If you have a friend or family member with a disability, or they have a child with disability, you may have noticed their absence at many of your planned events or parties. Hopefully, you understand their absence isn’t because of you personally or the company you keep. It’s sometimes difficult for individuals or parents of children with disabilities to attend most gatherings, because most social settings are not always disability friendly. However, you can create an inclusive gathering that can be a fun experience for all.
From the moment your child is born, you learn instantly that your life is no longer your own. You live to nurture, teach, and protect your child. Every day from then on is based on your insuring their being healthy, safe, and happy. Your life is filled with love, hope and worry. For parents of children with disabilities, our hopes and worries are amplified by a thousand times, as we are never truly at peace in the absence of our children. Every day is faced with different challenges across all settings, all people, and varying circumstances. Every day, our strength, patience, and other virtues are tested in different ways. I share with you my everyday prayer:
Siblings share a bond unlike any other. No other relationship will ever have the same dynamics of shared family ties, commitment, and history. Siblings of individuals with disabilities have twice as many stronger ties to one another as they do challenges. I have had the privilege of watching the strong ties of love blossom between the love of a blood and step-sibling.
As a parent of a child with a disability, I know that “me” time is a thing vaguely remembered, and that a few hours of peace and quiet to do as we please, is a thing fantasized. However, we must resist leaving our children alone with service providers during therapy or other paid service sessions. Therapeutic or other paid service sessions such as behavioral, speech, occupational, physical therapy, or private tutoring and instructional sessions, are not meant to be treated as respite care.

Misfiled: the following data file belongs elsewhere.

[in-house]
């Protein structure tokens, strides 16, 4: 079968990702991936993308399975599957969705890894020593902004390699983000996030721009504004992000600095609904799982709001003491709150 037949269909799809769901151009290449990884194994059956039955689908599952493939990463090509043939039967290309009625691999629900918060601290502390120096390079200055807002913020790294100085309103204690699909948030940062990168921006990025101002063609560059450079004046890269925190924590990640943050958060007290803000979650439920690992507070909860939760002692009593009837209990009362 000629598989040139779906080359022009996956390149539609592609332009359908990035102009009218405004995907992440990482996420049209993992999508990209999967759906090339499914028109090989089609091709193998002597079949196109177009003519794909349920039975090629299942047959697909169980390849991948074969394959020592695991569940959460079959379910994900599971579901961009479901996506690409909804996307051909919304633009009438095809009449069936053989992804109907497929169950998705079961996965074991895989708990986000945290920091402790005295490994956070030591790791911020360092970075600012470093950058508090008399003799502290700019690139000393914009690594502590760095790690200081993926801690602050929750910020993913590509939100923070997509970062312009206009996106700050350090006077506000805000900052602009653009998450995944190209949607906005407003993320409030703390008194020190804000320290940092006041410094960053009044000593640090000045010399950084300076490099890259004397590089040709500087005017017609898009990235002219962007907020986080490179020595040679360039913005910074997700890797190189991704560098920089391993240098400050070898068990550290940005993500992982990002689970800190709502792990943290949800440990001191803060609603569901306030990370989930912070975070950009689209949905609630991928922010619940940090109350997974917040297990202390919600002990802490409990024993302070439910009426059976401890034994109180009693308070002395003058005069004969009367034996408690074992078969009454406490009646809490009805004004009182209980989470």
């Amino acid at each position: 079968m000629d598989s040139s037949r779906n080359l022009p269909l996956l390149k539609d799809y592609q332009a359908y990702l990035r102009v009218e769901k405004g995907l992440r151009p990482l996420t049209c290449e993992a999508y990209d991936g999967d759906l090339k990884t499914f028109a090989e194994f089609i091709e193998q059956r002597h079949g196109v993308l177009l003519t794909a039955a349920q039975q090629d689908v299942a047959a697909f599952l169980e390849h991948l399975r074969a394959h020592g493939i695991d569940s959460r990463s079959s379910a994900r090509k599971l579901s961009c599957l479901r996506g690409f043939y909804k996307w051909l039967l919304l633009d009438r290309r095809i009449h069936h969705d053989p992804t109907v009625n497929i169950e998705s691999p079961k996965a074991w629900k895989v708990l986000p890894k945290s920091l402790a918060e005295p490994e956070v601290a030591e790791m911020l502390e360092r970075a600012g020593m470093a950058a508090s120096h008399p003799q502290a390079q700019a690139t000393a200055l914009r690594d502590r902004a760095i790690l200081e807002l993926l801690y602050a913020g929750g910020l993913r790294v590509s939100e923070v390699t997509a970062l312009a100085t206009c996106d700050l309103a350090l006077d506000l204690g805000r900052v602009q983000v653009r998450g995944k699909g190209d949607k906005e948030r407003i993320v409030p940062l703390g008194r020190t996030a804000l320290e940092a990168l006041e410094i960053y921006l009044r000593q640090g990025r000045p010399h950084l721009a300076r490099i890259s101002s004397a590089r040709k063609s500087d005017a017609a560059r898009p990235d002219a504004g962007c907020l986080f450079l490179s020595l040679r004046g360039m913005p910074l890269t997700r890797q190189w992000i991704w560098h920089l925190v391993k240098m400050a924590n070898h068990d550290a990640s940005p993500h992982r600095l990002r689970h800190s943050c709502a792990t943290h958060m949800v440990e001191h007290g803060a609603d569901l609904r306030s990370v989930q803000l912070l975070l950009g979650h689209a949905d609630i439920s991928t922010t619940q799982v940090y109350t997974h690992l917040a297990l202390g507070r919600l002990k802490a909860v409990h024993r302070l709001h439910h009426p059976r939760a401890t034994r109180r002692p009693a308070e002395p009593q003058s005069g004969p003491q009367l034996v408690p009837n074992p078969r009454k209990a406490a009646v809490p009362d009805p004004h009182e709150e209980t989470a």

If the expectation is that our children increase language skills, or make any kind of physical and academic learning gains, we need to make sure that we’re present. There are so many reasons why we need to be there, and only one for why any of us might feel it’s unnecessary. We should be learning the strategies implemented by these therapists or service providers so that we can practice them with our children to help reinforce learned skills. It may be tempting to take advantage of the time our children spends with another adult, but we all know how precious these limited services can be. Many of us who have experienced budget cuts in services are well aware of the fact that with our countries current economic struggles, we can lose these services any day. It's for this reason that during therapeutic sessions, we should be observing, asking questions, taking notes, and it's important for us to learn the strategies and techniques that are used. Most importantly, it’s safer that we monitor how our children are being taught and treated.